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November 11, 1968

Acute Laryngeal Obstruction After Endotracheal Anesthesia

Author Affiliations

From the Department of Anesthesia, University of California Medical Center, San Francisco. Dr. Stoelting is now with the Department of Anesthesia, National Institutes of Health, Bethesda, Md.; William K. Hamilton, MD, Department of Anesthesia, University of California Medical Center, San Francisco, is editor of the Anesthesia Problem of the Month series.

JAMA. 1968;206(7):1558-1559. doi:10.1001/jama.1968.03150070096019

Laryngeal edema as a complication of endotracheal anesthesia is a confusing subject. In the past, efforts were made to avoid tracheal intubation for fear of this complication. These fears were greater when children were involved. Even thoracic surgery was performed without endotracheal tubes, and it was over much surgical objection that "tubing a patient" became routine. Today, securing the airway with endotracheal tubes appears so successful that it is used to supplant or delay tracheotomy. Recently, complications of such long-term endotracheal intubation are being recognized. Postintubation laryngeal edema, however, is still a relatively rare complication of general endotracheal anesthesia. Recently, four cases of postintubation laryngeal edema occurred in our hospital during a ten-day period. All were in patients of pediatric age who were undergoing open-heart surgery. This near epidemic prompted us to search carefully for possible causes.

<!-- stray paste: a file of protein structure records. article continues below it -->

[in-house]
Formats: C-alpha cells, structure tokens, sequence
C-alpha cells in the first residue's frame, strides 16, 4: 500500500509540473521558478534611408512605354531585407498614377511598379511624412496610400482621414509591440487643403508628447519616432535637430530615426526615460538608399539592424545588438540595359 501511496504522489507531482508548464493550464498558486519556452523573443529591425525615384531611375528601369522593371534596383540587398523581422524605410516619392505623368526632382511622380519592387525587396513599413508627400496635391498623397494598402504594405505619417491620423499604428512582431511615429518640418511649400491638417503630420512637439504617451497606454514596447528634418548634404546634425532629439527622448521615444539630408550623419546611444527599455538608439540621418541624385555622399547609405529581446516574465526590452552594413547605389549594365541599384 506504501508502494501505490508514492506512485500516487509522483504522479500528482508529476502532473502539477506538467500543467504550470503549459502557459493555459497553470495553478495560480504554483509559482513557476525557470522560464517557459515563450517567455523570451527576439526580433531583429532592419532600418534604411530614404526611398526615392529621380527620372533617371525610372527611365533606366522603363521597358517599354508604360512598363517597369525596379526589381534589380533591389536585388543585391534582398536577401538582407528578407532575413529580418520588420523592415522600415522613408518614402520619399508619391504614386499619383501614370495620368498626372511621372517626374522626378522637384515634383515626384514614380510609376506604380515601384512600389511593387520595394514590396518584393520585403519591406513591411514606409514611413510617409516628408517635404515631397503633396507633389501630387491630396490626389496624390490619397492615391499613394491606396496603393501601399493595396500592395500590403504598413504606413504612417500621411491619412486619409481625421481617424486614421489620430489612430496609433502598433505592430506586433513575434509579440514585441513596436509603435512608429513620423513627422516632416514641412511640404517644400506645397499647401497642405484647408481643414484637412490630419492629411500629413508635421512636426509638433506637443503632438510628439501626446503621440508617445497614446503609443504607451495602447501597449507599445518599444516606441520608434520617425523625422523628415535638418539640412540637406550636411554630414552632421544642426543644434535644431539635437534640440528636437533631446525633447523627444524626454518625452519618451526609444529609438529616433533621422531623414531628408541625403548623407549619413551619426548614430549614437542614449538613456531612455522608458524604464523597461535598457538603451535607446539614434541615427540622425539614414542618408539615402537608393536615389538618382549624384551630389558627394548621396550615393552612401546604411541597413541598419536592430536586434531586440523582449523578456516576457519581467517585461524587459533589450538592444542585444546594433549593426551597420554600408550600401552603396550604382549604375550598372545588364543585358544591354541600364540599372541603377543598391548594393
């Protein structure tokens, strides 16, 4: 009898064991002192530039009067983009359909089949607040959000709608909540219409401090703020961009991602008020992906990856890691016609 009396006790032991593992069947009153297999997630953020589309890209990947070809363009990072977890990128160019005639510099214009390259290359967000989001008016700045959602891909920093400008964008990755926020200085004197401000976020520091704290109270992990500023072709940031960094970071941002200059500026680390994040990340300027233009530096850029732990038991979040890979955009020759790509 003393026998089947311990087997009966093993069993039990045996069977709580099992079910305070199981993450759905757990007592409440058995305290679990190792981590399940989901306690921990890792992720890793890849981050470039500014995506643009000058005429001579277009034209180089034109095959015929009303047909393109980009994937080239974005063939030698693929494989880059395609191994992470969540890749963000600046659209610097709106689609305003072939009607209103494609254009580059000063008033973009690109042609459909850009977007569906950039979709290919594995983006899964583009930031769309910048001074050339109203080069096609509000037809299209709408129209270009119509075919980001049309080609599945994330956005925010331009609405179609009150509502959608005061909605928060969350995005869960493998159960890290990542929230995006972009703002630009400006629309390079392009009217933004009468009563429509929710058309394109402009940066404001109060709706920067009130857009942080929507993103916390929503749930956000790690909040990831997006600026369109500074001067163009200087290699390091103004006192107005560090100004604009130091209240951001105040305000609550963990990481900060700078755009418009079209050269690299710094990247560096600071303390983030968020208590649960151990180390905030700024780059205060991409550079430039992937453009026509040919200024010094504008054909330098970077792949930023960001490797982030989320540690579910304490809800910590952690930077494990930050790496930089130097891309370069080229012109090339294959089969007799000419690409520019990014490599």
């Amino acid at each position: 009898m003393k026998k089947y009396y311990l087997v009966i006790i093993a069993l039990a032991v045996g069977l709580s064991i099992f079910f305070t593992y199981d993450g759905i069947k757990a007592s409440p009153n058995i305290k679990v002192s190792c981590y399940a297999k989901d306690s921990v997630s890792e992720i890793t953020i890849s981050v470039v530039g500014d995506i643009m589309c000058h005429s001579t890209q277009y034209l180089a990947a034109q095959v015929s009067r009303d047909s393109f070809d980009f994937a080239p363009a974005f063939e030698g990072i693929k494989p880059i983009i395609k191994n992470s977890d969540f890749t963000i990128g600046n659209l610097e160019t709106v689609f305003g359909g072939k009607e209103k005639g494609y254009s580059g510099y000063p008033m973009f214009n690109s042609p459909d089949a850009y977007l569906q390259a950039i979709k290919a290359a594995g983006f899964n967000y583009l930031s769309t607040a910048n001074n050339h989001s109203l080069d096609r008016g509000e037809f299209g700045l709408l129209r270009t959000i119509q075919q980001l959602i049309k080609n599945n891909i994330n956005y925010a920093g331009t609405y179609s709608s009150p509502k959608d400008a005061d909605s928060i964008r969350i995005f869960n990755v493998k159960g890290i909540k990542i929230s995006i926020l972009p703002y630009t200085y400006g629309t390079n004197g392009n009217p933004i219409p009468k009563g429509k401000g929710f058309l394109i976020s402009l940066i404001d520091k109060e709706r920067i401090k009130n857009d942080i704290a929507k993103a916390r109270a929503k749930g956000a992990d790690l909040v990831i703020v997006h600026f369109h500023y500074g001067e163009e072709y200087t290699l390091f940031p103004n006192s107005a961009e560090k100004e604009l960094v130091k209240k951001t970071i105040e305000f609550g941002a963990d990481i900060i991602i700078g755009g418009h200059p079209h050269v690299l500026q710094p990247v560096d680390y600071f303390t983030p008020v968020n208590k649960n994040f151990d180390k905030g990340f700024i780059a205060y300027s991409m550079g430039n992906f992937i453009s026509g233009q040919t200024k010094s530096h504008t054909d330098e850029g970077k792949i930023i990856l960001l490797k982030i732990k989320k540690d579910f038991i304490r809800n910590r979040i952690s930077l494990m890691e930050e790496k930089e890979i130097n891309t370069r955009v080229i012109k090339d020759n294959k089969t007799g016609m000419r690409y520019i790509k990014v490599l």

Report of Cases 

Case 1.—  This patient, a 4-year-old girl, weighed 15 kg